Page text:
I have become my father, he thinks, and realizes that’s actually a good thing.
The New Yorker article touches on the first mall and the visionary who designed it.
[Victor] Gruen envisioned Southdale at the center of a four-hundred-and-sixty-three-acre development that would include apartment buildings, schools, and a medical center. “Southdale was not a suburban alternative to downtown Minneapolis,” [Malcolm] Gladwell wrote. “It was the Minneapolis downtown you would get if you started over and corthe rest of the development never materialized. Years later, Gruen said that he was in “severe emotional shock” to see malls stranded in their acres of parking lots.
The Vision of the New Urban Future, becalmed in a tarry sea bobbing with cars!
Well. A few points.
1. There weren’t any mistakes made “the first time around.” The mistakes came when the bright lads in charge of cleaning up the sooty Bumtown opted for the nuke-and-pave option. Blocks of bars, cut-rate clothing, flophouses for the transients and indigents — it was all demolished, and since they’d paid for the wrecking ball and were on a roll, down went some magnificent old buildings that didn’t fit the sleek new steel-and-glass future. If they’d built a Gruenesque city where everything’s planned, as opposed to the mistake-ridden ones where the city arises from the decisions of individuals, it would have had all the soul and individuality of a housing project.
2. Gruen was also responsible for a downtown department store in nearby St. Paul, a monolithic brick block that could have been a store, from the outside; could have been a prison; could have been a facility for mincing antisocial citizens into a nutritious paste to be fed to pigs. Hard to say. The old block had been filled with unique buildings assembled by the will of individuals over the decades, an eclectic mix of styles — but the new theories of urban renewal hated that stuff, so down came the big blunt box like the foot at the end of the Monty Python credits.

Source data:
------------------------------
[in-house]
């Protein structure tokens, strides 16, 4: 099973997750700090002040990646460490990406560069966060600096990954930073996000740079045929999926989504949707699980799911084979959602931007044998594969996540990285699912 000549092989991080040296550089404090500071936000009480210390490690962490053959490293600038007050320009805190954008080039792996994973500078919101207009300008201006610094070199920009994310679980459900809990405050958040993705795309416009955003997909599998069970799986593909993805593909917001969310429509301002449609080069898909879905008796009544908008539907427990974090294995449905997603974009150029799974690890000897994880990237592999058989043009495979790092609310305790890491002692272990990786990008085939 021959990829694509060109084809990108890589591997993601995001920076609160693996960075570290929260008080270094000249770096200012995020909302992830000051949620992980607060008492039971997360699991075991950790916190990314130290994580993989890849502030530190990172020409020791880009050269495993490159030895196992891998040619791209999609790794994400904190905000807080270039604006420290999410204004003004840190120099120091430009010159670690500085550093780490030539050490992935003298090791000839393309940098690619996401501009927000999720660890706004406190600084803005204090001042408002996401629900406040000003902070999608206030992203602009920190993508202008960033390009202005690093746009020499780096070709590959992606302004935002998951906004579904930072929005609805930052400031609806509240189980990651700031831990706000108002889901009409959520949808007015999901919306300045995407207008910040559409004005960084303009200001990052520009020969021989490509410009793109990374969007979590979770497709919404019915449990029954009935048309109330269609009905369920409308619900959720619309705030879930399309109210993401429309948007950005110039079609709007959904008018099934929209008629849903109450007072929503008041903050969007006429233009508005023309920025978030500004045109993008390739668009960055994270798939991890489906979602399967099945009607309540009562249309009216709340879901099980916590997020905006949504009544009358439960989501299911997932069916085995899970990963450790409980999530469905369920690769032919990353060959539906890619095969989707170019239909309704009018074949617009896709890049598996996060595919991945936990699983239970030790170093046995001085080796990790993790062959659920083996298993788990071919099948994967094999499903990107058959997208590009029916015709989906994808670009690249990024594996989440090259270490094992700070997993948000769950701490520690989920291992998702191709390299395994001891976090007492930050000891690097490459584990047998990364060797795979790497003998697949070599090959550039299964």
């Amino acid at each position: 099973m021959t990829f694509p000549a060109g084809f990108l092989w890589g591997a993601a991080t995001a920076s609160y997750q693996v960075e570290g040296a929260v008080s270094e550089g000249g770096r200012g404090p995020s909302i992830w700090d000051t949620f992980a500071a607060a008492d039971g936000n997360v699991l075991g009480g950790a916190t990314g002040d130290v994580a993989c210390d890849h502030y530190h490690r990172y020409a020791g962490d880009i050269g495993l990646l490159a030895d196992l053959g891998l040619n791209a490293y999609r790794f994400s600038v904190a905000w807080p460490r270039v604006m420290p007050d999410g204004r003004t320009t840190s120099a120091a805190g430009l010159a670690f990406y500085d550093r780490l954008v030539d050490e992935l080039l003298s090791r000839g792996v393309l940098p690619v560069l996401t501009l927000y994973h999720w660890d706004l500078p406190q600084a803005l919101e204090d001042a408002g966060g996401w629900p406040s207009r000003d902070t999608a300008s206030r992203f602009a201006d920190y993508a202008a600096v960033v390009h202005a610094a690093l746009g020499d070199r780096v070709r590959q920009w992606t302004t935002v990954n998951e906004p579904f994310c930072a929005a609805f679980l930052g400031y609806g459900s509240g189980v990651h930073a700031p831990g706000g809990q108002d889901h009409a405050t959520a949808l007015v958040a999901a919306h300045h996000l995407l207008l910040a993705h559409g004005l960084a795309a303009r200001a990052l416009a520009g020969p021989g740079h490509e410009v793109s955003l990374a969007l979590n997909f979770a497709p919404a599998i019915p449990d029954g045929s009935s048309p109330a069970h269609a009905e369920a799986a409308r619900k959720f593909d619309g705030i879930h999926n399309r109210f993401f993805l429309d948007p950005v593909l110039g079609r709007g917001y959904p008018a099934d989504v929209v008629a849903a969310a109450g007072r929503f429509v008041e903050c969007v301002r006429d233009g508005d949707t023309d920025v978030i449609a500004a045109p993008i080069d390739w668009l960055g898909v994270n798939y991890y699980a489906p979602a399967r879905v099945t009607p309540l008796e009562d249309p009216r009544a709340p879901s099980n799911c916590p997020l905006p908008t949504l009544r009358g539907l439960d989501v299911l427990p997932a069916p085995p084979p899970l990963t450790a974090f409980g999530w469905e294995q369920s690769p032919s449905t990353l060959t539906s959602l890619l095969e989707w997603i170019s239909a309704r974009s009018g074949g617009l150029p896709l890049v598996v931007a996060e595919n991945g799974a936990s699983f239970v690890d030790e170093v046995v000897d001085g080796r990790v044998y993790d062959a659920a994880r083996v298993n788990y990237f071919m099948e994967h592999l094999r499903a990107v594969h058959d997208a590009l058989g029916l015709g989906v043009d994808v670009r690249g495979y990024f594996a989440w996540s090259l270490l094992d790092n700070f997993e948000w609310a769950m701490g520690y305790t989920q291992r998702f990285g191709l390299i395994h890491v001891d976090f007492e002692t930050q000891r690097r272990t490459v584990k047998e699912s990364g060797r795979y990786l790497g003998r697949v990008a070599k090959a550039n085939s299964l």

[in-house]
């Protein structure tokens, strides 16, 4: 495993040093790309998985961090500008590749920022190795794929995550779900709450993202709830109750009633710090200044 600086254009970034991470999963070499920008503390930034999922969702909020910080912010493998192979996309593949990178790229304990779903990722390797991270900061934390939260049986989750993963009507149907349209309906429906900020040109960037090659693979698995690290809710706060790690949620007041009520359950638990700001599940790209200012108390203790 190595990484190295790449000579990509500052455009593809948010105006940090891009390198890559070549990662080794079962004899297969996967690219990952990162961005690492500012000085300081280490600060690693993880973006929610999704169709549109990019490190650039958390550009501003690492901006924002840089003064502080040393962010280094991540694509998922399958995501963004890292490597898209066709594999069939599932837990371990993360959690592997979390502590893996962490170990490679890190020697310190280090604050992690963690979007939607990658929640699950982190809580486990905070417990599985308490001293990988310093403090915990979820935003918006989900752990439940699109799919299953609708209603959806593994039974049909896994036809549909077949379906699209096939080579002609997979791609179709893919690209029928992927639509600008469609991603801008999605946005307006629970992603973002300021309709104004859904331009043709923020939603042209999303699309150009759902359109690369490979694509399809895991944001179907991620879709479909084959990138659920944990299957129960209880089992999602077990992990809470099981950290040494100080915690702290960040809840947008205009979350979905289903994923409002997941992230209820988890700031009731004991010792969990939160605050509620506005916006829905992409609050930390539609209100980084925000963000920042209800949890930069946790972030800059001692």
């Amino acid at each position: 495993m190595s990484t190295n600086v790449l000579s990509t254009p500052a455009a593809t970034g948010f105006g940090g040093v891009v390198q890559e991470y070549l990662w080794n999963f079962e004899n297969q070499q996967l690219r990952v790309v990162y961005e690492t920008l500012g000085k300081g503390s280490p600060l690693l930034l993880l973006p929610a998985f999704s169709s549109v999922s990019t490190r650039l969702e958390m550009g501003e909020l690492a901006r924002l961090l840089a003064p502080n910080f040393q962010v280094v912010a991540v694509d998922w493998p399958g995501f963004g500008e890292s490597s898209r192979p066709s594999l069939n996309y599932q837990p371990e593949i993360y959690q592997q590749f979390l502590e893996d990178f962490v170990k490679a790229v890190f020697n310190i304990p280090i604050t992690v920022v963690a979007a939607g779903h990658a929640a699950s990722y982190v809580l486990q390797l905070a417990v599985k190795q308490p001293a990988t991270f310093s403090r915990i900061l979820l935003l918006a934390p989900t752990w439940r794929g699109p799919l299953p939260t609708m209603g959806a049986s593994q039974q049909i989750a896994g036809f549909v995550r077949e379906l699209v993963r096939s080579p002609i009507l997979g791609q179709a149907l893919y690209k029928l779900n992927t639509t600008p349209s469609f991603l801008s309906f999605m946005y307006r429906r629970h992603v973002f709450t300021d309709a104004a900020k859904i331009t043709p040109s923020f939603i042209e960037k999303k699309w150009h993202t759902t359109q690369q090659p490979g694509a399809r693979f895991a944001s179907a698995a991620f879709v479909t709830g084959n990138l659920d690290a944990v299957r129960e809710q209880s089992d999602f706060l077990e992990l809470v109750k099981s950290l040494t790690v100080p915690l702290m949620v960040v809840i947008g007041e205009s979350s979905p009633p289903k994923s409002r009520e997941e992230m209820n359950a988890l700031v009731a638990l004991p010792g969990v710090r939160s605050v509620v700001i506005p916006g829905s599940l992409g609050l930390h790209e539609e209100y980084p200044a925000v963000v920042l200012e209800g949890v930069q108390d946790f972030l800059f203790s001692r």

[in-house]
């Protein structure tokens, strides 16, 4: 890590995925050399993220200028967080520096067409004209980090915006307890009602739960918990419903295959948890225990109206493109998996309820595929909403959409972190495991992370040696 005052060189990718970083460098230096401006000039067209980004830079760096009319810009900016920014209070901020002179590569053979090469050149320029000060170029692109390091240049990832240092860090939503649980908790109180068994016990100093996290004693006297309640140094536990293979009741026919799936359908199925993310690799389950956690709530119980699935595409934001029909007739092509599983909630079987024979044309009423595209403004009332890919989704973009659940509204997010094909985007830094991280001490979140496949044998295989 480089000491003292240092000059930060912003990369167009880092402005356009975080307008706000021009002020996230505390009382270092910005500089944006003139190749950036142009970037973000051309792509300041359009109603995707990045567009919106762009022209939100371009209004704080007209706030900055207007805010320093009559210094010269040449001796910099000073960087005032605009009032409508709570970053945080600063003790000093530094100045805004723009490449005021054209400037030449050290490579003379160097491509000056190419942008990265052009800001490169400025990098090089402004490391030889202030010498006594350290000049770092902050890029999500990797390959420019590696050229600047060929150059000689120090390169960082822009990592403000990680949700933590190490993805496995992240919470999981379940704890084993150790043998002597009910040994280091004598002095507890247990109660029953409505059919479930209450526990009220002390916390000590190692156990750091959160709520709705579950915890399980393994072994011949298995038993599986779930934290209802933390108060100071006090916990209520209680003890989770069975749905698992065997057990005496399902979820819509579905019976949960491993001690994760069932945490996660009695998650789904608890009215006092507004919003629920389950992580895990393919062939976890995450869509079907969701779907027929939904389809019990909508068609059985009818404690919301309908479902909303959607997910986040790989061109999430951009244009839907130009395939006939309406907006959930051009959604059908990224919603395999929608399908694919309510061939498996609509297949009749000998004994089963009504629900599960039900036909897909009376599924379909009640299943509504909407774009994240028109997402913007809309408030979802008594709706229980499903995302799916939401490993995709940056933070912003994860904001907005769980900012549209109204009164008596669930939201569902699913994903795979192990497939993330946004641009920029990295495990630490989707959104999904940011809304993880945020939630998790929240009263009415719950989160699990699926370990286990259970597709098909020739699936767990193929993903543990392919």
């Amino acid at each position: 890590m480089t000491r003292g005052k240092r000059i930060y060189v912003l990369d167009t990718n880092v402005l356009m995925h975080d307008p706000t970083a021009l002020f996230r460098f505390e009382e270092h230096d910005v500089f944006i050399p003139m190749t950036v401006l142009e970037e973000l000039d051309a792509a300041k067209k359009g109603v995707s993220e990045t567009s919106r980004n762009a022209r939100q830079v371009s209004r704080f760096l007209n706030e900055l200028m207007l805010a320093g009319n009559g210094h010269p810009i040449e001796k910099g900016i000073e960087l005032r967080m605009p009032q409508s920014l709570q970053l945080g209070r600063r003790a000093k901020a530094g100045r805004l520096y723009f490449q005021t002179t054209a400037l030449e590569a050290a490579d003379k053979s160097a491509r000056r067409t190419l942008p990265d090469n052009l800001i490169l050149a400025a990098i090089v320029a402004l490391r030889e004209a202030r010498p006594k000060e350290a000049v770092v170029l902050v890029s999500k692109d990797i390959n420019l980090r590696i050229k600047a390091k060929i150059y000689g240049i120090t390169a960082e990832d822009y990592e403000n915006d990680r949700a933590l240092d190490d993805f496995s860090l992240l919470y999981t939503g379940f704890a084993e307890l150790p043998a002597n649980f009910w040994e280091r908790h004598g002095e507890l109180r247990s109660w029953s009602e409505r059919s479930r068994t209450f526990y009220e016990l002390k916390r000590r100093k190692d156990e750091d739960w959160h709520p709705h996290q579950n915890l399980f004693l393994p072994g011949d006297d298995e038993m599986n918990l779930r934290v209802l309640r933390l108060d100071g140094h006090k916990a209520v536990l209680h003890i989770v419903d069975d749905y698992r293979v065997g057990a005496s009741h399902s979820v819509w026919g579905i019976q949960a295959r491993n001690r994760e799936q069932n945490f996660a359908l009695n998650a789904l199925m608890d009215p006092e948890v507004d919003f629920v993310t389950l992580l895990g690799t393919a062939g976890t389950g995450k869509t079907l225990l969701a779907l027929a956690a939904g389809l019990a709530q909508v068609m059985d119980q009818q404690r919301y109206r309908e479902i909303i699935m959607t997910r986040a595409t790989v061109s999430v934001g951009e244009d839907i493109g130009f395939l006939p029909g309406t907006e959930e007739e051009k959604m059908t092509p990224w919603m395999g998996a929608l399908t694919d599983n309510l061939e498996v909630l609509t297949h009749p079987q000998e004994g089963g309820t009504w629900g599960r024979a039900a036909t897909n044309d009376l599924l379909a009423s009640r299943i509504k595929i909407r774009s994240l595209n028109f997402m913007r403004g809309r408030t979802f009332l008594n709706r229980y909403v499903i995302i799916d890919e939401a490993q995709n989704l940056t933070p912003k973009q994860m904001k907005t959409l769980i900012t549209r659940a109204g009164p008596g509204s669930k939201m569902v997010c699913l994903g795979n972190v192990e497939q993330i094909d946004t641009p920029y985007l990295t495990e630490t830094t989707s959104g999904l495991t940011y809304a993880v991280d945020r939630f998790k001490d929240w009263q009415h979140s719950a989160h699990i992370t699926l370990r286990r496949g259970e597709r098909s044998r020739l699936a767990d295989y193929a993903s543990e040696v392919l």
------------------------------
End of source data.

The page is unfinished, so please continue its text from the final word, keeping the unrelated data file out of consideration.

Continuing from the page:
The store closed a few years ago, and sits forlorn in search of a new use.
3. As for the planned apartment buildings and hospital: Granted, Southdale is still surrounded by parking lots, which is why its retail has survived, and the downtowns where you have to pay to park have struggled. But the apartment buildings came eventually, and they’re still building new ones. My daughter was born in a hospital two blocks from Southdale. The development didn’t happen all at once, according to a great Plan; all these things arose because people went to the area, and they went there because there was a mall.
They liked the mall. They liked their car. They liked the suburb they lived in.
Well, we can’t have that.
Southdale limped into the second decade of the 21st century, dated and worn, puce and turquoise. Vacancies, ill-conceived additions, a loss of business to other malls. A recent renovation remade it with the styles and hues of 1958, right down to the mid-century modern furniture where you can wait for your wife to finish shopping. It looks fresh and crisp, but the mother of all malls still faces competition. It has the misfortune of being in the neighborhood of the Mall of America, the largest mall in the country. You can answer the question “Are Malls Over?” by looking at what the MOA has planned. They’re building a new wing. It will double the size of the mall. Imagine the feds building another Pentagon next to the old one, and you get the idea.
The Fargo mall? It produced an explosion of commercial activity that stretches for miles, and Gruen might have been pleased: acres and acres of apartments. But the prosperity of North Dakota sloshed over into downtown as well, and the moribund blocks now hum with restaurants and coffee shops. The flophouse hotels are condos. In the end, both won. No grand strategy, no master plan.
People did what they wanted and it all worked out in the end. Great sorrow for the master planners, but the rest of us — the people who actually inhabit these places — are doing fine. Long live the mall, and whatever people want after that.
— James Lileks is a columnist for National Review Online.